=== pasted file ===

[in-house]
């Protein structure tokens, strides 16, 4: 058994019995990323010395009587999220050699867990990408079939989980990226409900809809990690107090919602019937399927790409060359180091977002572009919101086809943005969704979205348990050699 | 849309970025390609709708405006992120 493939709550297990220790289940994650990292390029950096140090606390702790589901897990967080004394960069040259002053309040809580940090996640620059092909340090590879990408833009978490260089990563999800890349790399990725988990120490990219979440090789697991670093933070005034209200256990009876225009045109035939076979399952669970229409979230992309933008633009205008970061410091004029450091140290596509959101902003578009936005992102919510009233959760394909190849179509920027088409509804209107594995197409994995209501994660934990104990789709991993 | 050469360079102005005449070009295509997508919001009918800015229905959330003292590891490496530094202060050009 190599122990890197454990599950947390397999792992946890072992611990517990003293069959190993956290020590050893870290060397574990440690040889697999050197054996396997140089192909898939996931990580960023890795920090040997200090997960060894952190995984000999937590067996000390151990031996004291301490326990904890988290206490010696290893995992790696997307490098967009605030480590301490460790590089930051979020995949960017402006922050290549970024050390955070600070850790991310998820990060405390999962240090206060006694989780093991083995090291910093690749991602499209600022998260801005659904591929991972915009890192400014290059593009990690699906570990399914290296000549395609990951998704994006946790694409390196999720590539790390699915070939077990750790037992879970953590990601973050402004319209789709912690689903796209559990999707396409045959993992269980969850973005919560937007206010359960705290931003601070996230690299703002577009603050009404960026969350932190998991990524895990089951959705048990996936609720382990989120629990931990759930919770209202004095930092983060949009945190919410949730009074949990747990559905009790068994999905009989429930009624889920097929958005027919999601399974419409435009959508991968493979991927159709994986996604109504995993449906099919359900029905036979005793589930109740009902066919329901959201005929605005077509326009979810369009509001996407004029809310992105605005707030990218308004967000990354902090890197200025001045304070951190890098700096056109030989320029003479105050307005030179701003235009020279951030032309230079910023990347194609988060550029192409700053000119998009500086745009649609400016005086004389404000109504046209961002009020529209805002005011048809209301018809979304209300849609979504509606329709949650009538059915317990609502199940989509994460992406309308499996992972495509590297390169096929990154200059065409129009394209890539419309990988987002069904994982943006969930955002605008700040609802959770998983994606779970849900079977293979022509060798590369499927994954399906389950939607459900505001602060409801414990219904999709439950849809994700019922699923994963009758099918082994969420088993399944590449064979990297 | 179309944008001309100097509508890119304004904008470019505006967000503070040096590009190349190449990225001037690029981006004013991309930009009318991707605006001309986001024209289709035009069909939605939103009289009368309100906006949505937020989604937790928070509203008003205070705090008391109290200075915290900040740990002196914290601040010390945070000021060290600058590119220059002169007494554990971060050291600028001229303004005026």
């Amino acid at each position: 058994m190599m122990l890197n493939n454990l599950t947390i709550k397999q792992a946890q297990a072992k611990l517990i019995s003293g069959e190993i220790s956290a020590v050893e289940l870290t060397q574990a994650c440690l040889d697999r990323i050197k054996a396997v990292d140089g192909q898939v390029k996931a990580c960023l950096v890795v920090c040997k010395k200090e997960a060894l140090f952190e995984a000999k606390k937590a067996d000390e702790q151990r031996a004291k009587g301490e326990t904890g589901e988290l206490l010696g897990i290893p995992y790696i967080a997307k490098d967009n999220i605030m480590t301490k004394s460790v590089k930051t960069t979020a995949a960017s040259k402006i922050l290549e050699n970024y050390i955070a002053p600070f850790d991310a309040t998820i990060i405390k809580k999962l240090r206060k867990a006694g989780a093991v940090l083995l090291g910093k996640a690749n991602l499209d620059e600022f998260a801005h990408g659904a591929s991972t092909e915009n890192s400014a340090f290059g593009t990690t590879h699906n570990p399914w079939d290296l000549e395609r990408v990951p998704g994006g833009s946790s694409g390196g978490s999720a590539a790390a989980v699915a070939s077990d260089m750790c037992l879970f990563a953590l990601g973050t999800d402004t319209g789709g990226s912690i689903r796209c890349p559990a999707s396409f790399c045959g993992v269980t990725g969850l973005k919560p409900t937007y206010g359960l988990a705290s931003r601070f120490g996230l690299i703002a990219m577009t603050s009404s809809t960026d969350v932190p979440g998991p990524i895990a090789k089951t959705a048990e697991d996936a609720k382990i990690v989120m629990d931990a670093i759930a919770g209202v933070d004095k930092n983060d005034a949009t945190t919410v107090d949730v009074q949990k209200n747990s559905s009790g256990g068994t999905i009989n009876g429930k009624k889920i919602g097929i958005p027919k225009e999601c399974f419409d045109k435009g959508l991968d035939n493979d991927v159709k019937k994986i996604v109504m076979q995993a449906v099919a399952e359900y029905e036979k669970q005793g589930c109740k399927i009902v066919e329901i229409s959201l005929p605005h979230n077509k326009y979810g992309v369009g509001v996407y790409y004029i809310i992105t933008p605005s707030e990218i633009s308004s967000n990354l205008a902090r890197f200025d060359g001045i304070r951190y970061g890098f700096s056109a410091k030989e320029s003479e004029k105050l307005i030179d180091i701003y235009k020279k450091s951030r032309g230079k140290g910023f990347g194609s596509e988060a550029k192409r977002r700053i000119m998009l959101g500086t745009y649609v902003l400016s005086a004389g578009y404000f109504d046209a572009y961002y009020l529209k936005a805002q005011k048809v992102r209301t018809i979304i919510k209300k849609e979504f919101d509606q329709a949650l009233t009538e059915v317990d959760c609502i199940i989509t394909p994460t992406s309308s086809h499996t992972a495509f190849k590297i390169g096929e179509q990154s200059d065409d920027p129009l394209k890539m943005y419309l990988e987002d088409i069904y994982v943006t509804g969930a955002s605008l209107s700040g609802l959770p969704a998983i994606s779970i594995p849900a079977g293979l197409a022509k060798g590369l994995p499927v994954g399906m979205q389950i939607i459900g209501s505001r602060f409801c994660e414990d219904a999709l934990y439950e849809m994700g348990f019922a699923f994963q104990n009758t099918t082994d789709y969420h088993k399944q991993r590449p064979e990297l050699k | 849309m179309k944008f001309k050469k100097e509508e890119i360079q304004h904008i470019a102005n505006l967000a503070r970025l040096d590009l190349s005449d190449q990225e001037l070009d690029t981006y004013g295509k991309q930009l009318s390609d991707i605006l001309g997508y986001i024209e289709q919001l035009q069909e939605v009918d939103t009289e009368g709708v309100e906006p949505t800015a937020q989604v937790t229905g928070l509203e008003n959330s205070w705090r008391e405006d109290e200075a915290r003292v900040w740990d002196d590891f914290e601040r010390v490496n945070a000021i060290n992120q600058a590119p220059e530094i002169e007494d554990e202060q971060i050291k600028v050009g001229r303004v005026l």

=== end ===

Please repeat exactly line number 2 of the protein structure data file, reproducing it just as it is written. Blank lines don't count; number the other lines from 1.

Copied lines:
């Protein structure tokens, strides 16, 4: 058994019995990323010395009587999220050699867990990408079939989980990226409900809809990690107090919602019937399927790409060359180091977002572009919101086809943005969704979205348990050699 | 849309970025390609709708405006992120 493939709550297990220790289940994650990292390029950096140090606390702790589901897990967080004394960069040259002053309040809580940090996640620059092909340090590879990408833009978490260089990563999800890349790399990725988990120490990219979440090789697991670093933070005034209200256990009876225009045109035939076979399952669970229409979230992309933008633009205008970061410091004029450091140290596509959101902003578009936005992102919510009233959760394909190849179509920027088409509804209107594995197409994995209501994660934990104990789709991993 | 050469360079102005005449070009295509997508919001009918800015229905959330003292590891490496530094202060050009 190599122990890197454990599950947390397999792992946890072992611990517990003293069959190993956290020590050893870290060397574990440690040889697999050197054996396997140089192909898939996931990580960023890795920090040997200090997960060894952190995984000999937590067996000390151990031996004291301490326990904890988290206490010696290893995992790696997307490098967009605030480590301490460790590089930051979020995949960017402006922050290549970024050390955070600070850790991310998820990060405390999962240090206060006694989780093991083995090291910093690749991602499209600022998260801005659904591929991972915009890192400014290059593009990690699906570990399914290296000549395609990951998704994006946790694409390196999720590539790390699915070939077990750790037992879970953590990601973050402004319209789709912690689903796209559990999707396409045959993992269980969850973005919560937007206010359960705290931003601070996230690299703002577009603050009404960026969350932190998991990524895990089951959705048990996936609720382990989120629990931990759930919770209202004095930092983060949009945190919410949730009074949990747990559905009790068994999905009989429930009624889920097929958005027919999601399974419409435009959508991968493979991927159709994986996604109504995993449906099919359900029905036979005793589930109740009902066919329901959201005929605005077509326009979810369009509001996407004029809310992105605005707030990218308004967000990354902090890197200025001045304070951190890098700096056109030989320029003479105050307005030179701003235009020279951030032309230079910023990347194609988060550029192409700053000119998009500086745009649609400016005086004389404000109504046209961002009020529209805002005011048809209301018809979304209300849609979504509606329709949650009538059915317990609502199940989509994460992406309308499996992972495509590297390169096929990154200059065409129009394209890539419309990988987002069904994982943006969930955002605008700040609802959770998983994606779970849900079977293979022509060798590369499927994954399906389950939607459900505001602060409801414990219904999709439950849809994700019922699923994963009758099918082994969420088993399944590449064979990297 | 179309944008001309100097509508890119304004904008470019505006967000503070040096590009190349190449990225001037690029981006004013991309930009009318991707605006001309986001024209289709035009069909939605939103009289009368309100906006949505937020989604937790928070509203008003205070705090008391109290200075915290900040740990002196914290601040010390945070000021060290600058590119220059002169007494554990971060050291600028001229303004005026």